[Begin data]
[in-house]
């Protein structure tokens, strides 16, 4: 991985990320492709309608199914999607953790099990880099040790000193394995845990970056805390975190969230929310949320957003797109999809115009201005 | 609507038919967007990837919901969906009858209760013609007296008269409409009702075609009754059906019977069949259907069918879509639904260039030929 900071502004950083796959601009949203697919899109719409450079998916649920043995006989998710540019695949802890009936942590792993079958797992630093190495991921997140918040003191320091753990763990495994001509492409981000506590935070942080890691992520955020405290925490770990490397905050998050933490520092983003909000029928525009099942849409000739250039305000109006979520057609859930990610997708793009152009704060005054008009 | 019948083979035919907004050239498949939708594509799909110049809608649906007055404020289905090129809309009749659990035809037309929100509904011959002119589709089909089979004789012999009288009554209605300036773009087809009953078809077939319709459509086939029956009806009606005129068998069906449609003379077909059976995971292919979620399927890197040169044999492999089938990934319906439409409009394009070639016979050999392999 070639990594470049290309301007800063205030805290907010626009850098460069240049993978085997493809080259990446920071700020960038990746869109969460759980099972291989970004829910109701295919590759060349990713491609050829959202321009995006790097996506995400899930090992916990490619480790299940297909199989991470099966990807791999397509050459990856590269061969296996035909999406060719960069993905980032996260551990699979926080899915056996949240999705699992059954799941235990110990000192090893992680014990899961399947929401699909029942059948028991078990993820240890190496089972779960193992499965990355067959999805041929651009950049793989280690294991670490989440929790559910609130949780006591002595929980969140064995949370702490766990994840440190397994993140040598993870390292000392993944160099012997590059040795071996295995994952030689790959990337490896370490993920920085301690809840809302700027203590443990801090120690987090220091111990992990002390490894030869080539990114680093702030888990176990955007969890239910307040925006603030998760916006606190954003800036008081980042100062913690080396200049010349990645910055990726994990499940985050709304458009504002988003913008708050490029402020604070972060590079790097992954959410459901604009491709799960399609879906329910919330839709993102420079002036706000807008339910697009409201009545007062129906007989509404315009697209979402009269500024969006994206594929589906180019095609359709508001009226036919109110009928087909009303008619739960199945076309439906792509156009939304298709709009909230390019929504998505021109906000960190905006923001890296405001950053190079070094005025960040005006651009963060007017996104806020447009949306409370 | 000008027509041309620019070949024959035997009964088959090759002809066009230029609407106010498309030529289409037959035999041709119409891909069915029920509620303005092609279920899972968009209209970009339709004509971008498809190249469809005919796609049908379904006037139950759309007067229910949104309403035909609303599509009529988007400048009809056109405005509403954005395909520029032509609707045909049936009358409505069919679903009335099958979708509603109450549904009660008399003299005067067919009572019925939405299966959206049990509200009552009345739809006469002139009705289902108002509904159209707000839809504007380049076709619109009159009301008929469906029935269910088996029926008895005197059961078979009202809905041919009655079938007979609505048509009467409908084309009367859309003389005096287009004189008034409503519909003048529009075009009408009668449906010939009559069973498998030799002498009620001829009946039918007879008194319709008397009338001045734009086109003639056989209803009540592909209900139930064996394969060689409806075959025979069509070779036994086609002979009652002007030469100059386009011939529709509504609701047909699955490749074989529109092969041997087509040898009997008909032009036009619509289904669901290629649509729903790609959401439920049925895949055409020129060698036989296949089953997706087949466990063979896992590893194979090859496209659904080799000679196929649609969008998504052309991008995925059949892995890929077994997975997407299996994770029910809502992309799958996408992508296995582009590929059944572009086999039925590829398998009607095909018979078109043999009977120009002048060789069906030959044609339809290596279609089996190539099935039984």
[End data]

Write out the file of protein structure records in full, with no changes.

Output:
[in-house]
């Protein structure tokens, strides 16, 4: 991985990320492709309608199914999607953790099990880099040790000193394995845990970056805390975190969230929310949320957003797109999809115009201005 | 609507038919967007990837919901969906009858209760013609007296008269409409009702075609009754059906019977069949259907069918879509639904260039030929 900071502004950083796959601009949203697919899109719409450079998916649920043995006989998710540019695949802890009936942590792993079958797992630093190495991921997140918040003191320091753990763990495994001509492409981000506590935070942080890691992520955020405290925490770990490397905050998050933490520092983003909000029928525009099942849409000739250039305000109006979520057609859930990610997708793009152009704060005054008009 | 019948083979035919907004050239498949939708594509799909110049809608649906007055404020289905090129809309009749659990035809037309929100509904011959002119589709089909089979004789012999009288009554209605300036773009087809009953078809077939319709459509086939029956009806009606005129068998069906449609003379077909059976995971292919979620399927890197040169044999492999089938990934319906439409409009394009070639016979050999392999 070639990594470049290309301007800063205030805290907010626009850098460069240049993978085997493809080259990446920071700020960038990746869109969460759980099972291989970004829910109701295919590759060349990713491609050829959202321009995006790097996506995400899930090992916990490619480790299940297909199989991470099966990807791999397509050459990856590269061969296996035909999406060719960069993905980032996260551990699979926080899915056996949240999705699992059954799941235990110990000192090893992680014990899961399947929401699909029942059948028991078990993820240890190496089972779960193992499965990355067959999805041929651009950049793989280690294991670490989440929790559910609130949780006591002595929980969140064995949370702490766990994840440190397994993140040598993870390292000392993944160099012997590059040795071996295995994952030689790959990337490896370490993920920085301690809840809302700027203590443990801090120690987090220091111990992990002390490894030869080539990114680093702030888990176990955007969890239910307040925006603030998760916006606190954003800036008081980042100062913690080396200049010349990645910055990726994990499940985050709304458009504002988003913008708050490029402020604070972060590079790097992954959410459901604009491709799960399609879906329910919330839709993102420079002036706000807008339910697009409201009545007062129906007989509404315009697209979402009269500024969006994206594929589906180019095609359709508001009226036919109110009928087909009303008619739960199945076309439906792509156009939304298709709009909230390019929504998505021109906000960190905006923001890296405001950053190079070094005025960040005006651009963060007017996104806020447009949306409370 | 000008027509041309620019070949024959035997009964088959090759002809066009230029609407106010498309030529289409037959035999041709119409891909069915029920509620303005092609279920899972968009209209970009339709004509971008498809190249469809005919796609049908379904006037139950759309007067229910949104309403035909609303599509009529988007400048009809056109405005509403954005395909520029032509609707045909049936009358409505069919679903009335099958979708509603109450549904009660008399003299005067067919009572019925939405299966959206049990509200009552009345739809006469002139009705289902108002509904159209707000839809504007380049076709619109009159009301008929469906029935269910088996029926008895005197059961078979009202809905041919009655079938007979609505048509009467409908084309009367859309003389005096287009004189008034409503519909003048529009075009009408009668449906010939009559069973498998030799002498009620001829009946039918007879008194319709008397009338001045734009086109003639056989209803009540592909209900139930064996394969060689409806075959025979069509070779036994086609002979009652002007030469100059386009011939529709509504609701047909699955490749074989529109092969041997087509040898009997008909032009036009619509289904669901290629649509729903790609959401439920049925895949055409020129060698036989296949089953997706087949466990063979896992590893194979090859496209659904080799000679196929649609969008998504052309991008995925059949892995890929077994997975997407299996994770029910809502992309799958996408992508296995582009590929059944572009086999039925590829398998009607095909018979078109043999009977120009002048060789069906030959044609339809290596279609089996190539099935039984």